Big Defence Spending In Spain Fuels Investment Opportunities

Big Defence Spending In Spain Fuels Investment Opportunities

Big Defence Spending In Spain Fuels Investment Opportunities

Spain’s defence spending has remained buoyant in recent years despite the economic crisis, which has led to savage budget cuts in areas like health and education. The government’s defence budget for 2013 was initially set at 5.937 billion euros, but two additional credits have boosted this by 24 per cent in the last nine months to 7.396 billion.

This year’s extra spend is not a one-off.  Spain has consistently posted a budget overspend for the last six years,  which reached a record 28 per cent in 2012. Last year, an additional credit of 1.78 billion euros went exclusively to covering a series of contracts signed by the government with the Spanish weapons industry between 1996 and 2004.

These contracts, named Special Programmes for Weapons, allow major Spanish defence contractors to obtain loans at zero interest to build tanks and missiles,  as well as combat planes, helicopters and warships. The government is obliged to purchase these armaments.

The Special Programmes for Weapons amounts to 30 billion euros, to be paid until 2025. A raft of Spanish companies have benefitted from this investment drive.


Spain’s Indra, one of the world’s largest technology multinationals, is a flagship company in the defence sector. It is a supplier of integrated global solutions for implementation and management of critical real-time systems currently operating in the Spanish Armed Forces and Security Forces.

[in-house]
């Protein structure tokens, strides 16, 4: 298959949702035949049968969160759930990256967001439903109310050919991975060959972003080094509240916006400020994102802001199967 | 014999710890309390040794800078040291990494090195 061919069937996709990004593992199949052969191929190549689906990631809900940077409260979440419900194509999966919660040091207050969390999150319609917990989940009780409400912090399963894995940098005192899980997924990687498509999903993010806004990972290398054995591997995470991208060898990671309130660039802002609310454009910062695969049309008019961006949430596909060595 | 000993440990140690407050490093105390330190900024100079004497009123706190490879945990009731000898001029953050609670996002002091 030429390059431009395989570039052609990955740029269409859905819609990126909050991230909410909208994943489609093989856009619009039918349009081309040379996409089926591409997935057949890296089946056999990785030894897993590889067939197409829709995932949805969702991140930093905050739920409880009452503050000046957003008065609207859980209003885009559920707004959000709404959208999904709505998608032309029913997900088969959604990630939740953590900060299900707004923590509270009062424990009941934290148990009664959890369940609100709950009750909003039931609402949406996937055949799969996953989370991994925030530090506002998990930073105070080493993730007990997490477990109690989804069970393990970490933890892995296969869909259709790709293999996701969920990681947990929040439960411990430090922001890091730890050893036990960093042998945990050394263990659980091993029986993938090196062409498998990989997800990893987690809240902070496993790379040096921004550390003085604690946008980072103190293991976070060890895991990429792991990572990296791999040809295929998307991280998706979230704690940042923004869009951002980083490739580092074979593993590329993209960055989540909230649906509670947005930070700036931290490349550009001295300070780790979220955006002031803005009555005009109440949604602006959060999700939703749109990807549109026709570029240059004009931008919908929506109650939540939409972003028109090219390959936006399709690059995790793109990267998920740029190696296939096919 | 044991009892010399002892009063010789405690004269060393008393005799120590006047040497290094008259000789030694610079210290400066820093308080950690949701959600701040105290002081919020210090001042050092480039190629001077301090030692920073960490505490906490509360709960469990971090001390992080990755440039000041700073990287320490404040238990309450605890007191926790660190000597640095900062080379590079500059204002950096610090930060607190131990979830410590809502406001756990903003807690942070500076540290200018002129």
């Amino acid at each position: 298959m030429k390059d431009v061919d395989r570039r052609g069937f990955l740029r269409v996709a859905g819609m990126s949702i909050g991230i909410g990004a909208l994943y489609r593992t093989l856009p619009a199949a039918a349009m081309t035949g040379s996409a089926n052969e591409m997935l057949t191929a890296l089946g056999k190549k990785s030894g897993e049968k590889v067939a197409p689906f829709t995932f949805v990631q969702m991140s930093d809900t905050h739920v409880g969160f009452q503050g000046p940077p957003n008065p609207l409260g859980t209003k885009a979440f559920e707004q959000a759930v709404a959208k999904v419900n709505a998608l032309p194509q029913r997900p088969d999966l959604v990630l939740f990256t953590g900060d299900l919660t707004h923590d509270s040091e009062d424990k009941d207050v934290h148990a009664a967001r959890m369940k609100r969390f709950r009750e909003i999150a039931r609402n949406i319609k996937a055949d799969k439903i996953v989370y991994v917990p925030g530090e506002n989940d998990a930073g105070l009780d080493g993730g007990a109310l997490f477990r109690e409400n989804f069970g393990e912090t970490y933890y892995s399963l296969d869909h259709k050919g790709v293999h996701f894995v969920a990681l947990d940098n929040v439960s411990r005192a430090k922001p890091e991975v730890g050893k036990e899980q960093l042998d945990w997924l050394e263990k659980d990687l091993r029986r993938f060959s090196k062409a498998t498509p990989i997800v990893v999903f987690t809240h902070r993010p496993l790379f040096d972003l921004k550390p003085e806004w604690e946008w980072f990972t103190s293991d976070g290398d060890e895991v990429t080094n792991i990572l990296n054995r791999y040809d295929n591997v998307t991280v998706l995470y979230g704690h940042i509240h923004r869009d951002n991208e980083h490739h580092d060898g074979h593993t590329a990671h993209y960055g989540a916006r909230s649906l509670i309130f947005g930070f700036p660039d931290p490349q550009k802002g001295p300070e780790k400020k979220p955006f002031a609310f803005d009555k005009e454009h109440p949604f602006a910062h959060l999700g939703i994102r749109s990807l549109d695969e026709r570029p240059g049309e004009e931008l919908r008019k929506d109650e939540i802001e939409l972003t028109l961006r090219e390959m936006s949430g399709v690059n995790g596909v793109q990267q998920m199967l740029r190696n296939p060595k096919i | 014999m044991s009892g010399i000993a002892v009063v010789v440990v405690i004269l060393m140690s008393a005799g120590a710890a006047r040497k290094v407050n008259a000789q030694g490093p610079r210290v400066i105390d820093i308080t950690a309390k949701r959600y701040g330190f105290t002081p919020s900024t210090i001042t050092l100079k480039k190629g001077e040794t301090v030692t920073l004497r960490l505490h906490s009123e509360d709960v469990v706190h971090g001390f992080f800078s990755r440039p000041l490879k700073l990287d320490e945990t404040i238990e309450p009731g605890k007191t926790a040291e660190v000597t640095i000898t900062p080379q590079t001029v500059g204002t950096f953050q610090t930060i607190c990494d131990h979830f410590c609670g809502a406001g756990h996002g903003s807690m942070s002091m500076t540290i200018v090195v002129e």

Indra is one of the leading exporters of Spain’s defence industry, providing systems to defence ministries in various countries around the world.

Military ship builder Navantia has also helped boost Spain’s defence exports over the last few years with the sale of warships to Norway and Venezuela. At the end of last year, it signed a deal with the Russian agency Rosoboronexport to supply Spanish Avante-class patrol ships with Russian weapons for further export to third-party countries.


Over the last 20 years, Spain’s defence industry has undergone reforms to reorientate its strategy away from just guarding NATO’s southern flank to becoming an expeditionary force,  ready to intervene in global conflicts.

Investment in new equipment is ongoing, including the procurement of armoured vehicles and combat aircraft, while the Spanish Armed Forces are revamping their training methods to make them more agile in responding to sudden crises. The government’s focus is on modernising its armed forces, participation in peacekeeping operations and counterterrorism activities and disputes with neighbouring countries.

Homeland security threats posed by terrorist organisations are also major drivers of Spain’s defence industry.

For more information on investment in Spain and its defence industry, contact corporate law firm Argali Abogados.

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